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File photo / Ematum boats docked in Maputo
The US financial regulator, the Securities and Exchange Commission (SEC) is investigating the sale of the bonds for 850 million US dollars issued for the Mozambique Tuna Company (Ematum) by three European banks – Credit Suisse, BNP Paribas of France and VTB of Russia.
According to a report carried by the “Wall Street Journal” (WSJ) on Wednesday, the interest shown by the SEC “inserts the U.S. into a widening global investigation of Mozambique’s debt deals, which involved undisclosed loans and military purchases facilitated by the banks”.
Last month the SEC “sent letters to bondholders asking them for documents provided by Credit Suisse, VTB and BNP Paribas during the sale of the bonds”, according to the WSJ which has obtained a copy of the letter. The letter, the paper added, “also requested investors turn over all communications to and from the banks related to the bonds”.
When the Ematum bonds were sold in 2013, their ostensible purpose was to finance the purchase of 24 fishing boats (21 longliners and three trawlers), and six “Interceptor” patrol vessels. The boats were built at the Constructions Mechaniques de Normandie (CMN) shipyard, in the French port of Cherbourg, which is owned by the company Abu Dhabi Mar.
According to Ematum itself, of the 850 million dollars, about 14 million dollars was absorbed by bank fees, and the other 836 million was sent to Abu Dhabi Mar.
Yet there is no way that the 30 boats could have cost 836 million dollars. According to the website of the Ministry of the Sea, Inland Waters and Fisheries, a longliner purchased in Europe costs between two and six million dollars, while a trawler costs between 15 and 18 million dollars. The 24 fishing boats should thus have cost a maximum of 240 million dollars, leaving 596 million dollars unaccounted for.
It is quite impossible that this sum could have been spent on six small patrol boats. Besides, the French financial press in 2013 put the cost of all 30 vessels at 200 million euros (about 230 million dollars at the exchange rate of the time).
When, in December 2013, the EMATUM loan was inserted into the Mozambican state budget, most of it (500 million dollars) was allocated to the Ministry of Defence, and only 350 million dollars to the fishing assets.
It was thus assumed that most of the money had gone towards military equipment (in addition to the six patrol boats). This suspicion was strengthened with the discovery that Ematum was just one of three security linked companies, which were set up for security in the Mozambique Channel, under a “Project for Monitoring and Protection of the Exclusive Economic Zone”.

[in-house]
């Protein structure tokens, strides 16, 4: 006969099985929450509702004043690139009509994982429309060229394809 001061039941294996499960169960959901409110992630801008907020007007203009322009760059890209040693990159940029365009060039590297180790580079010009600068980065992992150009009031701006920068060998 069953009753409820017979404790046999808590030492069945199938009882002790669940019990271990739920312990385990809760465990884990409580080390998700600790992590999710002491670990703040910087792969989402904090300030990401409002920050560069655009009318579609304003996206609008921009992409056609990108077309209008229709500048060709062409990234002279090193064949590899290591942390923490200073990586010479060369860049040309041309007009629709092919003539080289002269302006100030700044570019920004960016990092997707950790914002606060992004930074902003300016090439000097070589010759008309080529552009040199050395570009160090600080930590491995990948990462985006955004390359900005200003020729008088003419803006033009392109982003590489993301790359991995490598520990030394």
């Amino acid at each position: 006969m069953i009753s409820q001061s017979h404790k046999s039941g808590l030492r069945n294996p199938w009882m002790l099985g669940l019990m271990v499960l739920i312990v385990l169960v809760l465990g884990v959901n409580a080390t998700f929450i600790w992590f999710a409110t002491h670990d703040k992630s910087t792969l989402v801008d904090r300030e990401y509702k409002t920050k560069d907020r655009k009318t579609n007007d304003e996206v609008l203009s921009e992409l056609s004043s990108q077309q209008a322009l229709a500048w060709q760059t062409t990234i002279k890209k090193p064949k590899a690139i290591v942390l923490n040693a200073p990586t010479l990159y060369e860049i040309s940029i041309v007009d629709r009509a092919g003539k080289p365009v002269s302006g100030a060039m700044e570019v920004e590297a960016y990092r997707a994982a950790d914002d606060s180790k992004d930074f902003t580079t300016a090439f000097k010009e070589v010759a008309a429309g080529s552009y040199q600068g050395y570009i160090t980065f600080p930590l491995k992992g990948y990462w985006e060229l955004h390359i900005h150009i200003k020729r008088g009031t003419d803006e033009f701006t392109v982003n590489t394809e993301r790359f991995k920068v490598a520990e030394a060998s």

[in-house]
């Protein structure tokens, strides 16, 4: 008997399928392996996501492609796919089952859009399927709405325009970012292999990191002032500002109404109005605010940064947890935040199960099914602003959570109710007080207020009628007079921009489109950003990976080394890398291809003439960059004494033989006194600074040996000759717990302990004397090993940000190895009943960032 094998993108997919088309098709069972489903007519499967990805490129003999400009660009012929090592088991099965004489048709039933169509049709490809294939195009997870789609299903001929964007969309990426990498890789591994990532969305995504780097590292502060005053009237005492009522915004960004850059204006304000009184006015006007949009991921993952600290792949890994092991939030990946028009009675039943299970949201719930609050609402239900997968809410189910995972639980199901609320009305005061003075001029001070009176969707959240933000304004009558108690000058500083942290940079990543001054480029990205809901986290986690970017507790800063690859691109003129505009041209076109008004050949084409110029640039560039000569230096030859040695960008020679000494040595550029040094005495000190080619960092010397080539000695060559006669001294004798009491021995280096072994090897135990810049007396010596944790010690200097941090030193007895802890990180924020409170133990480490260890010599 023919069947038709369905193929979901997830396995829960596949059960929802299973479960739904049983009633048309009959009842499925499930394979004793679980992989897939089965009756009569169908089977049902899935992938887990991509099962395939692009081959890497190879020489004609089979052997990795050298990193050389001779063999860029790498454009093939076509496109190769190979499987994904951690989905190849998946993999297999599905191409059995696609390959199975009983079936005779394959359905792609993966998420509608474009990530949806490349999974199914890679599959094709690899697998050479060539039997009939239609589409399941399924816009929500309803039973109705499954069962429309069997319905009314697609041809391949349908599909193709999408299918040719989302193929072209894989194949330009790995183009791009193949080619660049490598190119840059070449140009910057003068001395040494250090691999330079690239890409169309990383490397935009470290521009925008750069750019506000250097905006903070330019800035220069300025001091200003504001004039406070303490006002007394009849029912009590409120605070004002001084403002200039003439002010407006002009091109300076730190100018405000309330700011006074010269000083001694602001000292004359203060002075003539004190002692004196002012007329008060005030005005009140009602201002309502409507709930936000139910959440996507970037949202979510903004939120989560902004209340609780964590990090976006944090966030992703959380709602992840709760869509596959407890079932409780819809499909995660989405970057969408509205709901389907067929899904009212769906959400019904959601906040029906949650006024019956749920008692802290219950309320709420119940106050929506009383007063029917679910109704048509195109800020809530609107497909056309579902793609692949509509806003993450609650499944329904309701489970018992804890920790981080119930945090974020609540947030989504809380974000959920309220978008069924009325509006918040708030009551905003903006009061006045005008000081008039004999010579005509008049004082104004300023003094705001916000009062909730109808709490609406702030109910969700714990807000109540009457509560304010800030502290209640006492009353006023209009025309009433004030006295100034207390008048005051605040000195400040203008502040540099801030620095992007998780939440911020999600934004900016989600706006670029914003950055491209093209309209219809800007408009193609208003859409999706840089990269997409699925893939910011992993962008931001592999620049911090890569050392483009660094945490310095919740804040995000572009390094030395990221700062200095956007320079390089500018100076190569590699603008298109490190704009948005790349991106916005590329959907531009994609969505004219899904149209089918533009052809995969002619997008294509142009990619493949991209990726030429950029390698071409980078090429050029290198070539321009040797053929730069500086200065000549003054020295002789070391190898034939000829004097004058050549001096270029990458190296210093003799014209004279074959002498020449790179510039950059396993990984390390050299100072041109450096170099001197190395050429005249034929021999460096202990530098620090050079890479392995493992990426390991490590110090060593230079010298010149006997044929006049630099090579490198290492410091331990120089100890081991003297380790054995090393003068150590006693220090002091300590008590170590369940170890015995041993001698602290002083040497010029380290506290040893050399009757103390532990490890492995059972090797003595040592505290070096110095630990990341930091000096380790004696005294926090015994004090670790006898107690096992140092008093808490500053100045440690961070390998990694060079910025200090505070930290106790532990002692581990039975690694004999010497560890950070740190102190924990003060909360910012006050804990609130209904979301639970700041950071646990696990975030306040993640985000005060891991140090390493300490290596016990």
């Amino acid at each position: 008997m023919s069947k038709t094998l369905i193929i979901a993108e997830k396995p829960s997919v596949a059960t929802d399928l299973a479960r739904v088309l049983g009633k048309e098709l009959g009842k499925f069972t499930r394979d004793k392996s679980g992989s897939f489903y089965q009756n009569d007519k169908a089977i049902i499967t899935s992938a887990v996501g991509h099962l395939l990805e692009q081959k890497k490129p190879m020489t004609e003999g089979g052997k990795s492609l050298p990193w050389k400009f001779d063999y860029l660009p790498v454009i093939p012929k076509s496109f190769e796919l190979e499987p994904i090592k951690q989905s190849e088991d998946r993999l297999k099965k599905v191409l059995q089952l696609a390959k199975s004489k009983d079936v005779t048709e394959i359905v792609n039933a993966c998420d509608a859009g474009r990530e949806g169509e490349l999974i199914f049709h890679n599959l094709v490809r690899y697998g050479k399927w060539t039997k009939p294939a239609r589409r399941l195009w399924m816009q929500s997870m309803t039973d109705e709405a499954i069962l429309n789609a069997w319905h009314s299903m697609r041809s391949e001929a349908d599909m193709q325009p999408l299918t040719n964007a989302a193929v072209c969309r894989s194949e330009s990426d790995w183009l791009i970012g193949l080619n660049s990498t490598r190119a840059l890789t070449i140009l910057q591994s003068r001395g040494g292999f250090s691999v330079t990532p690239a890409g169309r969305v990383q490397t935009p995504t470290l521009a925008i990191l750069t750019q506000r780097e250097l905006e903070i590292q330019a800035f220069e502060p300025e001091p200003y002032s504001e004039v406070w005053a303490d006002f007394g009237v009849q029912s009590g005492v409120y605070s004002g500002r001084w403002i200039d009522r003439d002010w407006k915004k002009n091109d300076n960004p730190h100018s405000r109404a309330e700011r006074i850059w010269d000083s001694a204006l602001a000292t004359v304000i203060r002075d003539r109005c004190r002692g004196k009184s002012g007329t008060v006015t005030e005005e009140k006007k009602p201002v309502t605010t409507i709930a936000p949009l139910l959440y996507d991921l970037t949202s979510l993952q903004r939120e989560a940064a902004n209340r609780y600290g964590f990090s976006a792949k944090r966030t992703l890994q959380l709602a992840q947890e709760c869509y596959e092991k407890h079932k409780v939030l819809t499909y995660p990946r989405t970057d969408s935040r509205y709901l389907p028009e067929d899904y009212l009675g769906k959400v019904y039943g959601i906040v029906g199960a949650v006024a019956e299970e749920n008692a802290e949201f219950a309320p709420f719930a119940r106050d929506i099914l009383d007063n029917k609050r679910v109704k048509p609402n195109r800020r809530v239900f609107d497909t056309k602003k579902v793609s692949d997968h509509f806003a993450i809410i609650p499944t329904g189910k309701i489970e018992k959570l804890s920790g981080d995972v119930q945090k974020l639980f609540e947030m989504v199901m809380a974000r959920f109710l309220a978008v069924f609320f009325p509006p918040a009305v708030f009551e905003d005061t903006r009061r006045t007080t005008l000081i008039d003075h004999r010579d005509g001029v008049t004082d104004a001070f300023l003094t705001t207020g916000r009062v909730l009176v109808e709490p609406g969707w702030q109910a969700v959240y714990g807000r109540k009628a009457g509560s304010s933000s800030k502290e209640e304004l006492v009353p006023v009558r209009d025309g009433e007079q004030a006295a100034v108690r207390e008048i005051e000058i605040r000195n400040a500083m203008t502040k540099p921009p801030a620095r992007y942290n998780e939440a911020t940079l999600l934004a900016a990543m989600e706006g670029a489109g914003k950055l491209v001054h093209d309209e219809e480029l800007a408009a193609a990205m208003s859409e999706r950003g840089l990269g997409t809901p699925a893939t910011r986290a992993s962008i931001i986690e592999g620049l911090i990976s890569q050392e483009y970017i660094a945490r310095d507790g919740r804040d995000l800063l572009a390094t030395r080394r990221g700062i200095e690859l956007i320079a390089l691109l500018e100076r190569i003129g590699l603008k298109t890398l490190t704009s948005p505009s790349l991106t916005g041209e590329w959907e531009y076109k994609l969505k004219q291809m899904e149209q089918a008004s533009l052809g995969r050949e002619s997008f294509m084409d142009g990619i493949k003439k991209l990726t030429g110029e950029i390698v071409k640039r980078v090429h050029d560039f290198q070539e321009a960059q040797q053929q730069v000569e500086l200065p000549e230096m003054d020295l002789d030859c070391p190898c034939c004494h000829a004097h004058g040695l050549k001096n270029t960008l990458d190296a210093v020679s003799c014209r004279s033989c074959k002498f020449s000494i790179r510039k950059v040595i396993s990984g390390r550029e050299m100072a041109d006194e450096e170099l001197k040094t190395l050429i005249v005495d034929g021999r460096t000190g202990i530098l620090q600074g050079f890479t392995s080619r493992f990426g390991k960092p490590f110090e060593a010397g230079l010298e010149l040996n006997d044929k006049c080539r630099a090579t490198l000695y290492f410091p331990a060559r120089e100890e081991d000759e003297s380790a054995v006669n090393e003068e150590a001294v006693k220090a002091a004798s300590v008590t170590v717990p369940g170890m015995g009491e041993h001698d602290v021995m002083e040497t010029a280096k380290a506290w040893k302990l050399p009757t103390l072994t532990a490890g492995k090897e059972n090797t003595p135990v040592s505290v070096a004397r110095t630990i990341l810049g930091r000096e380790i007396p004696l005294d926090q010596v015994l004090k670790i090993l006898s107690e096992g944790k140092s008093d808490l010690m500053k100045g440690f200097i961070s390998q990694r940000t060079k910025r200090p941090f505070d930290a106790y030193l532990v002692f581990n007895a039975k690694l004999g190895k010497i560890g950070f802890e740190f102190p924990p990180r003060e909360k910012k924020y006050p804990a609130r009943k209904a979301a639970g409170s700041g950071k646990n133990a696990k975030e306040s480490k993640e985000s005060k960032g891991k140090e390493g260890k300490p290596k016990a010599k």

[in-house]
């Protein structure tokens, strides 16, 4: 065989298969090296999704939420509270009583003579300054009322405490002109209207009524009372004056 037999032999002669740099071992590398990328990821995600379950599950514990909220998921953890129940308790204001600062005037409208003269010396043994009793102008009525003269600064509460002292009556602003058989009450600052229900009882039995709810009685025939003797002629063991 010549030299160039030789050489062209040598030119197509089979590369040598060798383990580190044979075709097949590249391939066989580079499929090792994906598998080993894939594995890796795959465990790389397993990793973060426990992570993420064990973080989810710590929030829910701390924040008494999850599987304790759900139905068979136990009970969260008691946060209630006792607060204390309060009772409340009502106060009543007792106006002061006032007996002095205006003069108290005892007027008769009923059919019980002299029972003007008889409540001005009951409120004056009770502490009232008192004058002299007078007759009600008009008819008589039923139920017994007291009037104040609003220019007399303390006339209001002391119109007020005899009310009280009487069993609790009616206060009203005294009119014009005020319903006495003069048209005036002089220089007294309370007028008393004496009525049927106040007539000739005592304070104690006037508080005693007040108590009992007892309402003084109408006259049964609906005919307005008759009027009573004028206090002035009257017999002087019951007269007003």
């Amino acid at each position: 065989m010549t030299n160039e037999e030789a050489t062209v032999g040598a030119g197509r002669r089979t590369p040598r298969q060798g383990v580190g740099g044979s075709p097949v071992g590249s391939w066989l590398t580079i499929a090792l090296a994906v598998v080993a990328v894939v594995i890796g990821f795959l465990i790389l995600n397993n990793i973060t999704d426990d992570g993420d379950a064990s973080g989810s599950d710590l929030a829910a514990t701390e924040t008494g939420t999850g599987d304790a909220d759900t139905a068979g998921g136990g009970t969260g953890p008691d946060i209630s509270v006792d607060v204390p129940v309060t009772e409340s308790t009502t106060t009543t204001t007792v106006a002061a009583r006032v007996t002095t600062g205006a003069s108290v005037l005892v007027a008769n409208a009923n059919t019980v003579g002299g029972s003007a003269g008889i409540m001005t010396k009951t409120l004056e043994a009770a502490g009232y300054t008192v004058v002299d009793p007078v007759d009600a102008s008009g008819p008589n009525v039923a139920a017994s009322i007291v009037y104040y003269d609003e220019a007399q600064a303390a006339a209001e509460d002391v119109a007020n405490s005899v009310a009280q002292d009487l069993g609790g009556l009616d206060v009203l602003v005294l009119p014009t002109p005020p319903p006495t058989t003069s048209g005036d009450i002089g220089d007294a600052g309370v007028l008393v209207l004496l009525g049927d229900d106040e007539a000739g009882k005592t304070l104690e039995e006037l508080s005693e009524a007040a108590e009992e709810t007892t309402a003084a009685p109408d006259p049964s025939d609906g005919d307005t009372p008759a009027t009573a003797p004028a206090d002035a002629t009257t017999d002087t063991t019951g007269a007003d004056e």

The Project has never been published. It was deemed necessary because of threats of maritime piracy, illegal immigration, terrorism, drug trafficking, illegal fishing, and the need to guarantee security for oil and gas exploration.
The other two companies, Proindicus and MAM (Mozambique Asset Management), were kept secret but took out government-guaranteed loans totaling over 1.1 billion dollars from Credit Suisse and VTB. The guarantees for Ematum, Proindicus and MAM added 20 per cent to Mozambique’s total foreign debt, and pushed it over the threshold of unsustainability.
The loans had not been disclosed, either to the Mozambican public, or to Mozambique’s foreign partners, notably the International Monetary Fund (IMF). In April this year, the IMF reacted by suspending its programme with Mozambique, and most of the country’s other western partners followed suit.
The Commission of Inquiry set up by the Mozambican parliament, the Assembly of the Republic, to investigate Ematum, Proindicus and MAM, was unable to find out exactly what the two billion dollars lent to the three companies had been spent on. No full list of assets has ever been published – the commission could only recommend that this work be continued, as well as an investigation into “any signs of illicit use of public funds by private individuals or companies during the contracting of the debts and issuing of guarantees”.
The Commission was highly critical of some of the procedures used. Apparently the money lent to all three companies was transferred in total to the contractor (Abu Dhabi Mar). Transferring all the money “ignored the needs for management funds, staff hiring and training costs, apart from the opportunity costs of time linked to bureaucratic procedures (licensing, recruitment etc) which should have weighed in assessing the period for debt repayment, and hence in the overall analysis of the capital cost”, the report from the Commission said.
The report also found the relations between the three companies, the contractor and the creditors (the banks) were far too close. These relations “were not transparent”, and the government ought to have brought in an independent inspecting body to check whether the assets ordered by Ematum, Proindicus and MAM had indeed been delivered.
The SEC intervention follows announcements earlier in the year that the British and Swiss regulators intended to investigate the role of the banks (Britain is involved because the loans were handled by the London branches of Credit Suisse and VTB).
An independent international audit of Ematum, Proindicus and MAM is now under way. Although this is headed by the Mozambican Attorney-General’s Office, the key player is the US company Kroll, which has a reputation as the foremost forensic auditor in the world.
The audit is expected to be completed by the end of February, and the government has promised to make its conclusions public.Source: AIM
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